Descriptive analysis was performed using SPSS version 17.0.
A total of 111 AFB smear-positive decontaminated pulmonary samples were tested with GenoType® MTBDRplus. Three specimens were excluded; one yielding a growth of non-tuberculous mycobacteria, and two due to un-interpretable results. This left 108 results for the final analysis (107 sputa, 1 BAL). Of these, 56 were from females (female/male ratio was 1.08). Age ranged from 10 to 86 years (Mean 33.67 ±15.59 years).
While phenotypic proportion method identified 49.1% and 54.6% of the 108 strains as resistant to RIF and INH respectively (Table-1),
using the LiPA, the corresponding resistance rates were 47.2% and 41.7%. MTBDRplus failed to detect 3.7% (n=3) of RIF and 23.7% (n=14) INH-resistant strains.
Five strains identified as sensitive to both RIF and INH by MTBDRplus assay failed to grow on culture and could not be verified by the phenotypic method. However, the MTBDRplus findings were supported by the positive response to first-line anti-tuberculous drugs in these patients.
The most common genetic mutation conferring RIF resistance was S531L of rpoB gene, detected in 62.3% of RIF-resistant strains (Table-2).
The next most frequent rpoB mutation encountered was D516V which was detected in 5.7% RIF-resistant MTB strains, followed by H526Y (3.8%) and combined H526Y, S531L in 1.9% of the tested strains. Twenty-four percent (13/53) RIF-resistant strains had mutations that could not be identified specifically. Missing bands on the wild type region of these strains but no hybridisation with mutation probes suggested resistance due to mutations other than those included in this assay. One RIF-sensitive strain showed mutation H526Y.
Isoniazid (INH) resistance due to katG mutation S315T (AGCgACC) was found in 55.9% of INH-resistant MTB; 11.8% had mutation -15 (CgT) of inhA promoter region (Table-2). One strain showed S315T (AGCgAAC) mutation of katG gene.
Four strains failed to show resistance pattern on MTBDRplus assay, but were detected resistant to rifampicin by phenotypic method. Twenty-four percent (14/59) of phenotypically INH-resistant strains did not show any reaction with the mutation probes.
Four samples showed hetero-resistance; two with katG mutations at S315T, one with rpoB mutation at D516V, and one with multiple mutations at H526Y and S531L of rpoB gene. All the four tested resistant by phenotypic drug susceptibility testing.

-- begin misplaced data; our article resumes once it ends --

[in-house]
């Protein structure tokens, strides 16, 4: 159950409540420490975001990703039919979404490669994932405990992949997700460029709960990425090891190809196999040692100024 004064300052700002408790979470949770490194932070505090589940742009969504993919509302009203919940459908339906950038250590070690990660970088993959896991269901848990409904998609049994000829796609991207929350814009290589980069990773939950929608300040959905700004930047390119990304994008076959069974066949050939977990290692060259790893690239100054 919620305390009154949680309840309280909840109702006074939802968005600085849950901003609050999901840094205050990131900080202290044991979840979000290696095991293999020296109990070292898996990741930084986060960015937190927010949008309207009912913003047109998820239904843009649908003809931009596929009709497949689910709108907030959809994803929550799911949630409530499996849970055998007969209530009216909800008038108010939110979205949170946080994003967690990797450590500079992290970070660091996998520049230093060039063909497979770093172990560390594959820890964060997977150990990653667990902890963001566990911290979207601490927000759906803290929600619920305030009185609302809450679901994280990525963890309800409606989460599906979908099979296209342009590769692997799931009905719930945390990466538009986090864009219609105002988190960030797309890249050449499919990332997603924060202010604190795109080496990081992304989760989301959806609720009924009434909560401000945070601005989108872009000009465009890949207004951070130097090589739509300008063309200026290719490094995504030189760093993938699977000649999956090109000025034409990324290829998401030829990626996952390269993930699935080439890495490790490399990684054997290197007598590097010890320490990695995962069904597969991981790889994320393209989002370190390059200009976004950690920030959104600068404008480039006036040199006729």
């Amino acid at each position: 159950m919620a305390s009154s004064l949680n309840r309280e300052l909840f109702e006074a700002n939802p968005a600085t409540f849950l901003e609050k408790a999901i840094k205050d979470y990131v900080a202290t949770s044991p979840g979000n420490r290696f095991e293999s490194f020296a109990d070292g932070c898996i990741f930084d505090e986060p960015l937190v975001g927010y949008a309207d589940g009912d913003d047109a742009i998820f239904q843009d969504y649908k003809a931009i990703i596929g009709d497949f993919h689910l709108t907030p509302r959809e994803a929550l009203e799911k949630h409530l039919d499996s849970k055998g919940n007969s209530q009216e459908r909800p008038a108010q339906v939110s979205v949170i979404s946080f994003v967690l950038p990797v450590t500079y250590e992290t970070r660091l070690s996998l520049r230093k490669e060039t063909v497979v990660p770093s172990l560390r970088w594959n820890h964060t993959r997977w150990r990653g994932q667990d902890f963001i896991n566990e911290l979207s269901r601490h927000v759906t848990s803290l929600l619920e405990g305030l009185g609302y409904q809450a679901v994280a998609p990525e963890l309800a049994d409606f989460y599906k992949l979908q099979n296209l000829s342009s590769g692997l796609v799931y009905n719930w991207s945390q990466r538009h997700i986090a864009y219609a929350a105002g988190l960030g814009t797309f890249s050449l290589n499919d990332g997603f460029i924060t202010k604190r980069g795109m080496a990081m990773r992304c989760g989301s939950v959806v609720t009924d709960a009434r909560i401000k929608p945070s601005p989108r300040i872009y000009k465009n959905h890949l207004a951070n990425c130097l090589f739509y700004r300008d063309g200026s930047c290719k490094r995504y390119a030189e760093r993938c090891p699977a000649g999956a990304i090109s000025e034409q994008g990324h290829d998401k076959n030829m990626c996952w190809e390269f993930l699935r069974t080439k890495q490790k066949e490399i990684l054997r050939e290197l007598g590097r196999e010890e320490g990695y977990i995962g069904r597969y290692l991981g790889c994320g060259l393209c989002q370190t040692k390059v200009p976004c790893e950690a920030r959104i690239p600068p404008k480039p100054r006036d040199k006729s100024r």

DNA sequencing analysis (Table-3) of the rpoB gene illustrated that one RIF-resistant strain had a deletion at codon 518 and another at codon 531. The results were further compared with genotypic and phenotypic data obtained from the strains (Table-4)
and it was found that certain resistance was not detected by LiPA. One phenotypic RIF-susceptible strain which revealed rpoB mutation H526Y on LiPA was confirmed on DNA sequencing. katG mutations, S315N and W300L were identified in one INH-resistant isolate each. Thus, in 13 INH-resistant and two RIF-resistant isolates in our study sample, no mutations in katG codon 315 and 81 bp hot spot region of rpoB were found on DNA sequencing.
The sensitivity of line-probe assay for detection of rifampicin resistance varies from region to region. In our study, sensitivity was found to be 92.5%, that is, lower than that reported from Europe, Africa, USA and Southeast Asia4,8,10,15 but comparable to data published from China.9 This could be due to the prevalence of similar strains within this region as supported by the detection of common mutations among the MTB isolates from these countries.
Mutation in the rpoB gene is responsible for majority of RIF resistance in MTB.3 Most of our isolates showed mutation at codon S531L of rpoB gene, consistent with previous reports from Pakistan,3 other countries in the Eastern Mediterranean Region,16,17 Fareast9,10 and South Africa.7
Mutation rates in the rpoB gene D516V and H526Y were much lower in our study compared to rates of 44% and 15% respectively reported from Europe.18 Higher mutation rates in rpoB codon 526 are also reported from India (19%), Pakistan (22.5%) and Iran (45.6%).3,19,20 This difference may be due to smaller sample sizes and different methodologies used to detect mutation in these studies.
The present study identified 11 strains with multiple mutations in the Rifampicin Resistance Determining Region (RRDR). Multiple mutations in rpoB gene have been reported previously from other regions in Asia.21 Such multiple mutations are associated with high-level resistance to RIF.20